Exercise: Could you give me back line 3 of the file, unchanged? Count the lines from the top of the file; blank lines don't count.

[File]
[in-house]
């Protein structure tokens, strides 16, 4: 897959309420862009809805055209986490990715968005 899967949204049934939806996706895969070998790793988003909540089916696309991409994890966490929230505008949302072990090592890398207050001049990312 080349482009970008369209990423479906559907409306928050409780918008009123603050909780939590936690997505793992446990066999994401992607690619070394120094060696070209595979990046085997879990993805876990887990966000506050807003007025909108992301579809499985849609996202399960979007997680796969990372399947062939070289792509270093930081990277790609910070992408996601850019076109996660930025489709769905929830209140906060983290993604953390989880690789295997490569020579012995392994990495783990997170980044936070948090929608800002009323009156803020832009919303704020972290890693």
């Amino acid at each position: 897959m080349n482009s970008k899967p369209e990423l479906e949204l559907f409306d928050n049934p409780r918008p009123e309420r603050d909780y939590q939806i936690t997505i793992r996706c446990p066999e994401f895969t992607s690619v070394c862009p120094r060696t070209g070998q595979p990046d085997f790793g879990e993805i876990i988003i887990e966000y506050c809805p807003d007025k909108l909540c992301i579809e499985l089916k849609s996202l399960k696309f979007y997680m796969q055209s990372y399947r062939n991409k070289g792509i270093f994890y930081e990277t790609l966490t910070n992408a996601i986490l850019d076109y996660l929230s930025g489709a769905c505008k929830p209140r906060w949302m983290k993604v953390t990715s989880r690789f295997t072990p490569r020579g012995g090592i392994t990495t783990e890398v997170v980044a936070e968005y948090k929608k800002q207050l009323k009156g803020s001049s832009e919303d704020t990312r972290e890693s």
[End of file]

């Amino acid at each position: 897959m080349n482009s970008k899967p369209e990423l479906e949204l559907f409306d928050n049934p409780r918008p009123e309420r603050d909780y939590q939806i936690t997505i793992r996706c446990p066999e994401f895969t992607s690619v070394c862009p120094r060696t070209g070998q595979p990046d085997f790793g879990e993805i876990i988003i887990e966000y506050c809805p807003d007025k909108l909540c992301i579809e499985l089916k849609s996202l399960k696309f979007y997680m796969q055209s990372y399947r062939n991409k070289g792509i270093f994890y930081e990277t790609l966490t910070n992408a996601i986490l850019d076109y996660l929230s930025g489709a769905c505008k929830p209140r906060w949302m983290k993604v953390t990715s989880r690789f295997t072990p490569r020579g012995g090592i392994t990495t783990e890398v997170v980044a936070e968005y948090k929608k800002q207050l009323k009156g803020s001049s832009e919303d704020t990312r972290e890693s």